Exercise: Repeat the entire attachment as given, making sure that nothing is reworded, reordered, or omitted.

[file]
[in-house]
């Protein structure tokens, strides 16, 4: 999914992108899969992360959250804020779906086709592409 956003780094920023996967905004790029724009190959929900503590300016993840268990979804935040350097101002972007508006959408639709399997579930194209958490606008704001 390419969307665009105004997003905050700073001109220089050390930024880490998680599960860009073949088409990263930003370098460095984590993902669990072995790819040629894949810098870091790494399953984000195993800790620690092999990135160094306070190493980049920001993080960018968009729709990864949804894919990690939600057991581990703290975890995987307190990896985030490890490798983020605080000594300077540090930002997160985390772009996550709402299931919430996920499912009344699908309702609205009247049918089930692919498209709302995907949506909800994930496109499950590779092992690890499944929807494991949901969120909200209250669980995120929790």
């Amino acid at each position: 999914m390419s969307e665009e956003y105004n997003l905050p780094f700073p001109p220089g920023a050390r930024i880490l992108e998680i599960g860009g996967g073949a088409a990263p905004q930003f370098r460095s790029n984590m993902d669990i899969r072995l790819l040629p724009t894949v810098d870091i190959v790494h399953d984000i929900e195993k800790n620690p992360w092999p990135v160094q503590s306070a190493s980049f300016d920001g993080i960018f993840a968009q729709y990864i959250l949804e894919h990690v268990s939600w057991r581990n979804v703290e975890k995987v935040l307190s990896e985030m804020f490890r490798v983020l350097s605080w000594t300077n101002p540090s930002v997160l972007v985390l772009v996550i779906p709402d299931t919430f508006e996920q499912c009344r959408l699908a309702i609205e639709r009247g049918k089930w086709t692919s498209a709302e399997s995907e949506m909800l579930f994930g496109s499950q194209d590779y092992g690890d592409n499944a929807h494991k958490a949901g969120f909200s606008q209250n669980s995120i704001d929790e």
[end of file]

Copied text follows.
[in-house]
């Protein structure tokens, strides 16, 4: 999914992108899969992360959250804020779906086709592409 956003780094920023996967905004790029724009190959929900503590300016993840268990979804935040350097101002972007508006959408639709399997579930194209958490606008704001 390419969307665009105004997003905050700073001109220089050390930024880490998680599960860009073949088409990263930003370098460095984590993902669990072995790819040629894949810098870091790494399953984000195993800790620690092999990135160094306070190493980049920001993080960018968009729709990864949804894919990690939600057991581990703290975890995987307190990896985030490890490798983020605080000594300077540090930002997160985390772009996550709402299931919430996920499912009344699908309702609205009247049918089930692919498209709302995907949506909800994930496109499950590779092992690890499944929807494991949901969120909200209250669980995120929790």
């Amino acid at each position: 999914m390419s969307e665009e956003y105004n997003l905050p780094f700073p001109p220089g920023a050390r930024i880490l992108e998680i599960g860009g996967g073949a088409a990263p905004q930003f370098r460095s790029n984590m993902d669990i899969r072995l790819l040629p724009t894949v810098d870091i190959v790494h399953d984000i929900e195993k800790n620690p992360w092999p990135v160094q503590s306070a190493s980049f300016d920001g993080i960018f993840a968009q729709y990864i959250l949804e894919h990690v268990s939600w057991r581990n979804v703290e975890k995987v935040l307190s990896e985030m804020f490890r490798v983020l350097s605080w000594t300077n101002p540090s930002v997160l972007v985390l772009v996550i779906p709402d299931t919430f508006e996920q499912c009344r959408l699908a309702i609205e639709r009247g049918k089930w086709t692919s498209a709302e399997s995907e949506m909800l579930f994930g496109s499950q194209d590779y092992g690890d592409n499944a929807h494991k958490a949901g969120f909200s606008q209250n669980s995120i704001d929790e």